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Herman Daly's World Bank story

I listen to a podcast called The Great Simplification. It is one of the most profoundly enlightening sources of information and ideas I’ve ever experienced, and I highly recommend it to anyone who might somehow be reading this post.

The show is consistently great, but one of several episodes that really stands out for me is the episode with ecological economist Herman Daly (RIP). In fact, if I had to recommend just one episode of the show to people, it would probably be this one.

My favorite part of this conversation is Herman’s story of how he tried to fix a diagram in a 1992 World Bank publication on sustainable development. The full transcript of the show is available, but I’ve reproduced the relevant story here (without permission) with only minor reformatting:

Nate Hagens (00:55:04):
So does everyone Herman. Any interesting stories about your experience at the World Bank?
Herman Daly (00:55:12):
Well, yeah. There are a number. But a story that I think is very instructive in the World Bank... As you probably know, the World Bank comes out with a World Development Report every year or sometimes two years.
Back in 1992, a couple years after I had just gone to the World Bank, they were going to do one on sustainable development, which at that time was the big new concept that had just come down from the UN and they had to deal with it. I was not on the team, which was going to write the report, because I was too low in the hierarchy. But because I was environmentalist in the environment department, I was on the review panel to comment on successive drafts of the report.
And I thought that was very important. Here's something really, the World Bank comes out and says... Okay, first draft comes. I eagerly start reading it. In the first chapter, there's a diagram, which is titled The Relation of the Economy to the Environment.
And it consisted of a rectangle labeled economy, and an arrow coming in from the left labeled inputs, and an arrow exiting to the right labeled outputs. Nothing else. That was the relationship of the economy to the environment.
So I said, "Okay." So I wrote a comment. I said, "This is a really good beginning here.  We've got a picture of the economy. It depends on inputs, and it generates these outputs. But the caption says Relation of Economy to the Environment. Where's the environment? These inputs are coming from nowhere. The outputs are going nowhere. So let's draw a big circle around the rectangle and label that environment, and then we'll see that the inputs are coming from the environment. We could talk then about depletion. The outputs are going back to the environment as waste. We can talk about pollution. We can talk about the capacity of the environment to regenerate the waste, so that some might be reusable again. We can talk about the balance between the two, inputs and outputs in terms of the loss of thermodynamics and the size of the subsystem relative to the total system. How big can the subsystem be relative to the total system? We can talk about the entropic nature of this throughput of matter, energy, etc., etc. We can really develop this picture into something important." And so I sent that back in as my comment.
Here comes the second draft of the thing. I look at the diagram again. There's the same diagram, but this time with a great big rectangle drawn around the original rectangle as basically a picture frame. You just took the same picture and put it in a frame. No labeling, no change in the text, no discussion of anything.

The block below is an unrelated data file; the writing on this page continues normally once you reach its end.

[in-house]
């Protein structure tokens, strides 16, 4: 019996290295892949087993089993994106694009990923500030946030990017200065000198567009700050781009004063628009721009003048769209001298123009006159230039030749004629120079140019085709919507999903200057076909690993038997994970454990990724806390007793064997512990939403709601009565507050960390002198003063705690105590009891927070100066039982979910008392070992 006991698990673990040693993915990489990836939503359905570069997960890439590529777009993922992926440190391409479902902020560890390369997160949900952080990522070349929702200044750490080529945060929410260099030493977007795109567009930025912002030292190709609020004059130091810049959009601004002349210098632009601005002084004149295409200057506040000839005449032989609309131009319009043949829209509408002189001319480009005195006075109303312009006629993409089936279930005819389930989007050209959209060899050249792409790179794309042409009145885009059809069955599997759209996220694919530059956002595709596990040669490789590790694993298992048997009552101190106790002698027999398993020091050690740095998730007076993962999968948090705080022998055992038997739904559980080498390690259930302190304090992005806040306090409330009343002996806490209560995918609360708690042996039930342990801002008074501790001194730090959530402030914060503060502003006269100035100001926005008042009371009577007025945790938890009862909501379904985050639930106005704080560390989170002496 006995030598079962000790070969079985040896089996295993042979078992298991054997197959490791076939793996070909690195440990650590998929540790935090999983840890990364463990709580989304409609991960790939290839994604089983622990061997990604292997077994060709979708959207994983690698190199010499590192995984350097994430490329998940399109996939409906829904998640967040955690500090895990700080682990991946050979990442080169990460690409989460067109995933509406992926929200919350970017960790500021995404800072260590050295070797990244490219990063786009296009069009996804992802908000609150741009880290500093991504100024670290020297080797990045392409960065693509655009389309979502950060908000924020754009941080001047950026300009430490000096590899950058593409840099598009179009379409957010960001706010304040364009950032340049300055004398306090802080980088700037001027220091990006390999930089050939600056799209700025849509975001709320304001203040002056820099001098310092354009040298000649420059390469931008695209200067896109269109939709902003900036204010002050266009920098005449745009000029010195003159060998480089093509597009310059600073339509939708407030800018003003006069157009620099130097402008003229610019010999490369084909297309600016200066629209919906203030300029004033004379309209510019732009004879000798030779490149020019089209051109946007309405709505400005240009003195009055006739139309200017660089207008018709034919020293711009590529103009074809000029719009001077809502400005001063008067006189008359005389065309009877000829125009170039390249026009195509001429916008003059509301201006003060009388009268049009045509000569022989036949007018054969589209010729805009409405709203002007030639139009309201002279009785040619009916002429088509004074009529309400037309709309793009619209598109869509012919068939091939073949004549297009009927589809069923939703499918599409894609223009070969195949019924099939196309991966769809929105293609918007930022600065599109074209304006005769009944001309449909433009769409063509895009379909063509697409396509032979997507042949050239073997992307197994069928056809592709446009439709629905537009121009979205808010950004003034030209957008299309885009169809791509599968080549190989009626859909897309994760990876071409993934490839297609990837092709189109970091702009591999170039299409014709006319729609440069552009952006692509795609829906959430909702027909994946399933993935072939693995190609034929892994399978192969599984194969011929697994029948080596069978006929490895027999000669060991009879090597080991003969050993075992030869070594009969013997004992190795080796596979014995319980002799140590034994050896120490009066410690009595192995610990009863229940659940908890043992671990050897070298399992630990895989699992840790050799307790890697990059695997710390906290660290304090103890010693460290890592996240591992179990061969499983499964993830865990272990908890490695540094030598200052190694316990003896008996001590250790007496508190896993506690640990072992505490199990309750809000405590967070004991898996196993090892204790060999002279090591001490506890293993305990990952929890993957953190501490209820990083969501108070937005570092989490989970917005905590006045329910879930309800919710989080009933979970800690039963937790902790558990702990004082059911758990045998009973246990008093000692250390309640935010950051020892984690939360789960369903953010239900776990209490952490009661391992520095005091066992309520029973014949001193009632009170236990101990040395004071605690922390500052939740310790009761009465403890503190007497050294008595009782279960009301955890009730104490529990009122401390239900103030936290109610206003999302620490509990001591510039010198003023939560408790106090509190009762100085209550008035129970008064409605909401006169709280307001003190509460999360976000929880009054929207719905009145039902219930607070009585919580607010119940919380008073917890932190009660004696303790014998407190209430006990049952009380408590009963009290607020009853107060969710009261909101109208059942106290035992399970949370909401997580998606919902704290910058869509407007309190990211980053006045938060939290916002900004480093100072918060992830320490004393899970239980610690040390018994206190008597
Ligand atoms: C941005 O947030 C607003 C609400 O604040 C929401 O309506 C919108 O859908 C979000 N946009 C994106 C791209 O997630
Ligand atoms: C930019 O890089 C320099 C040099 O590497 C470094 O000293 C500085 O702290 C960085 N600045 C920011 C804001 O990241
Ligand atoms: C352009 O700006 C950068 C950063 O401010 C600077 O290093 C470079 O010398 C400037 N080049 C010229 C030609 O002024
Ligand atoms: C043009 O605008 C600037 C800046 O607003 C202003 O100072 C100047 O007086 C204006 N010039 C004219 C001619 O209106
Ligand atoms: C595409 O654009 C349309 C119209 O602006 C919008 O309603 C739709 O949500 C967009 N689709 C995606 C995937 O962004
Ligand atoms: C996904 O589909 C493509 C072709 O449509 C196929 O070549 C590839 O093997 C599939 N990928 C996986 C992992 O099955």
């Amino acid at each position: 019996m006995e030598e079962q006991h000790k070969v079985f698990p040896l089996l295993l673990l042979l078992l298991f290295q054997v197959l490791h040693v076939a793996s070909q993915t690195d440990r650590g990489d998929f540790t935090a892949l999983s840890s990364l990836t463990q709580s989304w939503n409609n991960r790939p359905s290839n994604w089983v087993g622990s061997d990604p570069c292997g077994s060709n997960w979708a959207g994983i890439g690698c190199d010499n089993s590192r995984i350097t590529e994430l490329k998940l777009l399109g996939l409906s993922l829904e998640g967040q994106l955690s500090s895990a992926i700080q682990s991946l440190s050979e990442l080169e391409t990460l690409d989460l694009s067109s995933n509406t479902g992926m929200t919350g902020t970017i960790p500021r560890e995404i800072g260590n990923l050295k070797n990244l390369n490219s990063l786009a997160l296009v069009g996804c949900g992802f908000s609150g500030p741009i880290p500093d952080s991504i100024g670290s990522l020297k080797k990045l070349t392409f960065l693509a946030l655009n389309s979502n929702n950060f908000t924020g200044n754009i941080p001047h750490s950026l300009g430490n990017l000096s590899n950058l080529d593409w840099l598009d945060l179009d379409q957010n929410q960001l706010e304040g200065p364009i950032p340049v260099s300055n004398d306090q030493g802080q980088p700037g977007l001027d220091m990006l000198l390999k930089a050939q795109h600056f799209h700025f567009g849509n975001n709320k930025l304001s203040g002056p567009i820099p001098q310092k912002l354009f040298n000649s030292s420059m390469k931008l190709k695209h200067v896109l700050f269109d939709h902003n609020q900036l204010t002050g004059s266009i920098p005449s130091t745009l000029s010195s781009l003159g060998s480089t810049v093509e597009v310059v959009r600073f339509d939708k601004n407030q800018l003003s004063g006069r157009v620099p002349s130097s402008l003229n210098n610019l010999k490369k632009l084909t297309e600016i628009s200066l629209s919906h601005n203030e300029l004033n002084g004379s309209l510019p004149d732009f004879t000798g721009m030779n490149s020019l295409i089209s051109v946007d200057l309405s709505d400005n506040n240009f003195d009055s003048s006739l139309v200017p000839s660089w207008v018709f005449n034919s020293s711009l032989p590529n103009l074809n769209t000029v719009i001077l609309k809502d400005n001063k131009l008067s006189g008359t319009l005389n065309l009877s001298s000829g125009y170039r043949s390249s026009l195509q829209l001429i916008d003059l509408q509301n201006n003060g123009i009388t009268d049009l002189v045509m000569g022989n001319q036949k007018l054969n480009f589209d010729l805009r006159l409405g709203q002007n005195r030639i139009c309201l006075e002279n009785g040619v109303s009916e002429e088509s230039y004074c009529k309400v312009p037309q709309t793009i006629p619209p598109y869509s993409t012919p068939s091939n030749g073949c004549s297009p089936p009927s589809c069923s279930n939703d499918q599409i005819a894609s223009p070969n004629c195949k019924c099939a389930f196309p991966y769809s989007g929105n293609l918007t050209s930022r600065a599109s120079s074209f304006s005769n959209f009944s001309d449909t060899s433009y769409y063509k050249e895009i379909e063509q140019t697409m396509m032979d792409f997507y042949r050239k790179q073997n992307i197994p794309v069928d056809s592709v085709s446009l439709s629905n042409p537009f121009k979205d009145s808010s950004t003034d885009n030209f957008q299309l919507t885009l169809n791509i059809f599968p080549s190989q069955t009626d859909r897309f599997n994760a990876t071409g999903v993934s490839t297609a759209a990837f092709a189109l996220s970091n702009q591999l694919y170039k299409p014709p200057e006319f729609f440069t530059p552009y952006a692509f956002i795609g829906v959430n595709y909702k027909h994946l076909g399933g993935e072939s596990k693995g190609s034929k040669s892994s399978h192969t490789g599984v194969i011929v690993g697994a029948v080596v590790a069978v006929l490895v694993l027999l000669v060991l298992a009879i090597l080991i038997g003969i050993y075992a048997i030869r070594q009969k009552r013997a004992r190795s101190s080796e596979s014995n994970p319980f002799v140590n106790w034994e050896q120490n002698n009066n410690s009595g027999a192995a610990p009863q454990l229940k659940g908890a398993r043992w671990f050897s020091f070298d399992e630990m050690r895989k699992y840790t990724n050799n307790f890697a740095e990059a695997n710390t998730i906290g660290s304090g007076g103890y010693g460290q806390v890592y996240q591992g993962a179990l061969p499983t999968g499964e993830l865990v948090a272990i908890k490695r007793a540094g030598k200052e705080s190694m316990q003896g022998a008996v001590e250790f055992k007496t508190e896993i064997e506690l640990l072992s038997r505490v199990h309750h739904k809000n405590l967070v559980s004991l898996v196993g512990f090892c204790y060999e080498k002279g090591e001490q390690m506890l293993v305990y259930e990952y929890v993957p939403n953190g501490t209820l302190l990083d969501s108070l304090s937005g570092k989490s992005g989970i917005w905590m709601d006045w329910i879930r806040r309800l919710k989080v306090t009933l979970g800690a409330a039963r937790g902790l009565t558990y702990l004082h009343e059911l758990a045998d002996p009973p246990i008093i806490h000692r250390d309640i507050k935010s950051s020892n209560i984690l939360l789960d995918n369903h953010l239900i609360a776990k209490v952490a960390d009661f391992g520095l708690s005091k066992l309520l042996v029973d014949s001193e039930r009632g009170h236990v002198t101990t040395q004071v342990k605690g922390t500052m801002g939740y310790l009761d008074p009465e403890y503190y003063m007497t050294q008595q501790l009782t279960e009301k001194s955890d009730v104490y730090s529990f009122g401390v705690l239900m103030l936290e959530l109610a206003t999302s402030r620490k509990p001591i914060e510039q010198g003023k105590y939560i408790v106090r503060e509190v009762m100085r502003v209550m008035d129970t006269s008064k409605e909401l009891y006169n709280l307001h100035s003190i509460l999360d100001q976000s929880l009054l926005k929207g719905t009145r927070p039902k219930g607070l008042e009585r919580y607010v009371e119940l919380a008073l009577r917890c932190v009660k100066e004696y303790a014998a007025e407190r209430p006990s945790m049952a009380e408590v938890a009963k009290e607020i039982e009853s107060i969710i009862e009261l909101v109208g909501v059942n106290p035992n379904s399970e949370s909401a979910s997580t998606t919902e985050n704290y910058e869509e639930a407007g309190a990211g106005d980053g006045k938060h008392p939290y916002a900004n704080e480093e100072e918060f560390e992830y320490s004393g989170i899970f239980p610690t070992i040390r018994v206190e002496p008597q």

So I said, "Well okay." I said, "This is really the same thing." I repeated the things I'd said before, tried to be more diplomatic, sent it back in. Here comes the third draft.
The third draft, I look. No more diagram. Completely abandoned any attempt to draw a diagram of the relation of economy to the environment. Now, that's something, isn't it? That's not hard to do. I mean, this is kindergarten. You got a large system, and a smaller system inside it, and a relation of dependence. Why won't they look at it that way? Why do they not want to do it?
Well, I realized slowly the reason is that picture threatens you with questions to which you cannot give a good answer within the context of the World Bank, because it immediately says if the economy is a subsystem of a larger system, the larger system is finite, non-growing, and materially closed. How big can the subsystem be relative to the total system, before it disrupts it? Limits to growth. Holy cow. We can't talk about that.
Entropic relation to pollution, laws of thermodynamics. Hell, nobody understands that.  Nobody's going to listen to that. We don't understand it either. It's going to limit growth, we understand that much. And we can't do that, because the World Bank is in the business of growth. So better to abandon it.

Isn’t it simply AMAZING? This was 1992, and World Bank economists were still thinking in such simplistic terms?!?!

I wonder if any copies of those drafts containing the actual flawed diagrams survived. I would love to see them. Based on Daly’s descriptions, I imagine they would’ve looked something like this:

First Draft The Relation of the Economy to the Environment, first draft

(Notice how the outputs arrow is bigger than the inputs because GROWTH, you dummy.)

Second Draft The Relation of the Economy to the Environment, second draft (FIXED TO INCLUDE THE ENVIRONMENT, PER FEEDBACK FROM HERMAN DALY, LOL)

I feel like these flawed diagrams almost single-handedly sum up our entire current predicaments!

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